an act or instance of illuminating.
the fact or condition of being illuminated.
a decoration of lights, usually colored lights.
Sometimes, illuminations. an entertainment, display, or celebration using lights as a major feature or decoration.
intellectual or spiritual enlightenment.
Also called illuminance, intensity of illumination. Optics. the intensity of light falling at a given place on a lighted surface; the luminous flux incident per unit area, expressed in lumens per unit of area.
a supply of light: a source of illumination.
decoration of a manuscript or book with a painted design in color, gold, etc.
a design used in such decoration.

1300–50; Middle English < Medieval Latin illūminātiōn- (stem of illūminātiō) spiritual enlightenment (Latin: illustriousness, glory) See illuminate, -ion

illuminational, adjective
nonillumination, noun
preillumination, noun
reillumination, noun

5. knowledge, revelation, insight, wisdom. Unabridged
Based on the Random House Dictionary, © Random House, Inc. 2014.
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World English Dictionary
illumination (ɪˌluːmɪˈneɪʃən)
1.  the act of illuminating or the state of being illuminated
2.  a source of light
3.  chiefly (Brit) (often plural) a light or lights, esp coloured lights, used as decoration in streets, parks, etc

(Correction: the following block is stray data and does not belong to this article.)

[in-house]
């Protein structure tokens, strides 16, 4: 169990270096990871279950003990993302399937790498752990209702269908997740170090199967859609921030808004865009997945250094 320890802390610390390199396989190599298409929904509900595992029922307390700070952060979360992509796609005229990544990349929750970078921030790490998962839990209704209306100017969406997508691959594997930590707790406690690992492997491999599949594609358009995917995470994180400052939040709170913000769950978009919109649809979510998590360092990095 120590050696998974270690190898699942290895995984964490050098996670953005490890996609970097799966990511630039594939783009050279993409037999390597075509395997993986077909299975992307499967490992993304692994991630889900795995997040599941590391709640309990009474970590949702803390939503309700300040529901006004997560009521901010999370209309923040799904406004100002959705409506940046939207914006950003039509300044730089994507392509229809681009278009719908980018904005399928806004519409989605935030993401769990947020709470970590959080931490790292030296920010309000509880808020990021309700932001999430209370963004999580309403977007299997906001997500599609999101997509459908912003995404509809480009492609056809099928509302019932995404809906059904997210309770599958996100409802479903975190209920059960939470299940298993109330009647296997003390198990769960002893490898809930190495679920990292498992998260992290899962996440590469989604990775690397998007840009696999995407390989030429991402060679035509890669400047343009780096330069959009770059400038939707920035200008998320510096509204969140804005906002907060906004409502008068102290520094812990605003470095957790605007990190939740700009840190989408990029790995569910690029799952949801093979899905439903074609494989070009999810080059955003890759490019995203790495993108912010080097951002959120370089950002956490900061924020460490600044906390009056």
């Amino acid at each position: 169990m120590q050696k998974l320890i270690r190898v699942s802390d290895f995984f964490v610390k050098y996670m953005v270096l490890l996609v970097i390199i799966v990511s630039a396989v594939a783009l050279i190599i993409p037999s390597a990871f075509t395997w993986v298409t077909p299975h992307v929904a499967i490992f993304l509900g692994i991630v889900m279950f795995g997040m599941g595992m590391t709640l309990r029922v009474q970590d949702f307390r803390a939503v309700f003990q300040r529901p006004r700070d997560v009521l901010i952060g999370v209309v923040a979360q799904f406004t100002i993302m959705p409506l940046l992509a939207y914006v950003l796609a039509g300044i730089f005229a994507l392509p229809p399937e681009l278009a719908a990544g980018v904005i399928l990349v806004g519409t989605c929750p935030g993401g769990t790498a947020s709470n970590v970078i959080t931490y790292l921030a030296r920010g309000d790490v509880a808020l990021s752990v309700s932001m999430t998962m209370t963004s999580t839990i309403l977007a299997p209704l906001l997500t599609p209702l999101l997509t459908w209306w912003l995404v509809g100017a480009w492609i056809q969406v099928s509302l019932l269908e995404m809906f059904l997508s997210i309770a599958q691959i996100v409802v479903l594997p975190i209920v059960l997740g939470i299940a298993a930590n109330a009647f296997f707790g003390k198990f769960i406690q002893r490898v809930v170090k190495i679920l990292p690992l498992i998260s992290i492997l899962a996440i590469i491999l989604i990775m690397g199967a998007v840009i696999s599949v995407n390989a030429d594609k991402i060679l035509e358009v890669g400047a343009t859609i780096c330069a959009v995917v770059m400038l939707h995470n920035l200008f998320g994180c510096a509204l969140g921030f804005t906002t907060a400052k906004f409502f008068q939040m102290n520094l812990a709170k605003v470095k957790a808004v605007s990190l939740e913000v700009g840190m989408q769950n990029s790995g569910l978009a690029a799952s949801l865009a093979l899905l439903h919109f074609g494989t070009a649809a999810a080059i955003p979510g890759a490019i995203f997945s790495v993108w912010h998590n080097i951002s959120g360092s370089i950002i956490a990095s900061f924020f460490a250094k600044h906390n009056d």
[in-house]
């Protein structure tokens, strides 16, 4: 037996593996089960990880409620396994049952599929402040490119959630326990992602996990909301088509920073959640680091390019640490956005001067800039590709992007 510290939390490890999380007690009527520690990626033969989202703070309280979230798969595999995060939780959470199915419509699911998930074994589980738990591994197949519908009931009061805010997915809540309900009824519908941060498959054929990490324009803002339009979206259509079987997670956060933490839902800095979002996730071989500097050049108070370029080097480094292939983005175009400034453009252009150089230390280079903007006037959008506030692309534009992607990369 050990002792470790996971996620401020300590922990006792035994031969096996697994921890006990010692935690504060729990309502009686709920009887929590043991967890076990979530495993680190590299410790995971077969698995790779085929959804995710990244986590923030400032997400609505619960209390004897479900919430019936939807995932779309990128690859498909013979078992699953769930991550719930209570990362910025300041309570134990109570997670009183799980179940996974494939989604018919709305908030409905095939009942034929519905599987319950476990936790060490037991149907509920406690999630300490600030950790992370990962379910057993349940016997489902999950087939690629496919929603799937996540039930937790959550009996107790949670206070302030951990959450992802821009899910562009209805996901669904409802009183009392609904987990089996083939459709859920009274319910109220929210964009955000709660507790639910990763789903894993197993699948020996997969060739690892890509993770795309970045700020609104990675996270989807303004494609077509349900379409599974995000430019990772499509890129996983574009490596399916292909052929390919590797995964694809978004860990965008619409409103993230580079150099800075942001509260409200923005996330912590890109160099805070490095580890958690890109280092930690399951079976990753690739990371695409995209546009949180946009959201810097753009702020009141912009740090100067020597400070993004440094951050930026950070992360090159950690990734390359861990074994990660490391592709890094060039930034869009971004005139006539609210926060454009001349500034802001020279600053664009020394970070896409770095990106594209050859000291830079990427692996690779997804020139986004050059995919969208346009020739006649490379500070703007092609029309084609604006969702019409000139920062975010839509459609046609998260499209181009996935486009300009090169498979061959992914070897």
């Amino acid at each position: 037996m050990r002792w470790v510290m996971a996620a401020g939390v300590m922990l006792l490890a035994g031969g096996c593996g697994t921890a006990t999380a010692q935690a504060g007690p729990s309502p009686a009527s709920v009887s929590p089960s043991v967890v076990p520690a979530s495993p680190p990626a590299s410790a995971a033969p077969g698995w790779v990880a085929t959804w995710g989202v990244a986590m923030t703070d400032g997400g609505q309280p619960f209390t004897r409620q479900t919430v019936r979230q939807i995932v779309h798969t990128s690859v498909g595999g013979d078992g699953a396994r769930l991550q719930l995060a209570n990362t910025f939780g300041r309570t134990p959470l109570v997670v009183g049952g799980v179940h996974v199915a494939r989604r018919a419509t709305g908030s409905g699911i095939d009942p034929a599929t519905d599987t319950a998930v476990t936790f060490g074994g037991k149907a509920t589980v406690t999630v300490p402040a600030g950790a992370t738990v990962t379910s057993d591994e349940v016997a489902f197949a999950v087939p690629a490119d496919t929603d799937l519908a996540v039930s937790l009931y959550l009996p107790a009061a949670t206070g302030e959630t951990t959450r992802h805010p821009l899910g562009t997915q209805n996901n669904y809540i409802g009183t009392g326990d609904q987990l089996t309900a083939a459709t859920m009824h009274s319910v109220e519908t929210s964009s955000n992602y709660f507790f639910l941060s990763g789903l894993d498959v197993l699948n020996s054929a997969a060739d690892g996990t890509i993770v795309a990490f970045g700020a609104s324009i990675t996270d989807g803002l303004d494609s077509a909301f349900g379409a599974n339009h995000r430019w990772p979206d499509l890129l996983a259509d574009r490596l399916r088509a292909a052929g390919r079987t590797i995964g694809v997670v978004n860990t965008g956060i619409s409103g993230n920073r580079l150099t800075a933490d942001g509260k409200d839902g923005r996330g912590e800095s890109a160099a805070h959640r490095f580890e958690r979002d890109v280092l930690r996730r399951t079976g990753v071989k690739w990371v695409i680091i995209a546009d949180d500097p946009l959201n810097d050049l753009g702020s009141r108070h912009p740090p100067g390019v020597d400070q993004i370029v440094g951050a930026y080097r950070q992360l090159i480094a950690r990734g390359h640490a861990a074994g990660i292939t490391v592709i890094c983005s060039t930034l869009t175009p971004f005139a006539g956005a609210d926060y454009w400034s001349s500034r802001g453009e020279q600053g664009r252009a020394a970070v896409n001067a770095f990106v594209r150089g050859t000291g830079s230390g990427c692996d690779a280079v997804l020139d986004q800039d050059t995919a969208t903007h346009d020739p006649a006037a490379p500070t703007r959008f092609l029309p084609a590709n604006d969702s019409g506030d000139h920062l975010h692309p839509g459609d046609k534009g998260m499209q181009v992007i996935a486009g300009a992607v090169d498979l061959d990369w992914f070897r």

4.  spiritual or intellectual enlightenment; insight or understanding
5.  the act of making understood; clarification
6.  decoration in colours, gold, or silver used on some manuscripts or printed works
7.  physics another name (not in technical usage) for illuminance

Collins English Dictionary - Complete & Unabridged 10th Edition
2009 © William Collins Sons & Co. Ltd. 1979, 1986 © HarperCollins
Publishers 1998, 2000, 2003, 2005, 2006, 2007, 2009
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Word Origin & History

mid-14c., "spiritual enlightenment," from O.Fr. illumination, from L. illuminationem (nom. illuminatio), from illuminare "to throw into light," from in- "in" (with assimilation of -n- to the following consonant) + lumen (gen. luminis) "light." Meaning "the action of lighting" is from 1560s. Illuminate
(M.E. enlumyen) originally meant "decorate written material with gold, silver, bright colors;" sense of "shining light on" first recorded 1560s. (Illumine in this sense is from late 14c.)
Online Etymology Dictionary, © 2010 Douglas Harper
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Example sentences
Candles offer light, which is different from illumination.
The gentle illumination makes place-names and information easy to read, and
  also makes it a great night-light.
Researchers claim the lighting system maximizes light distribution and provides
  more uniform illumination.
The light is coming from the side and is low enough to provide illumination
  beneath the hat.
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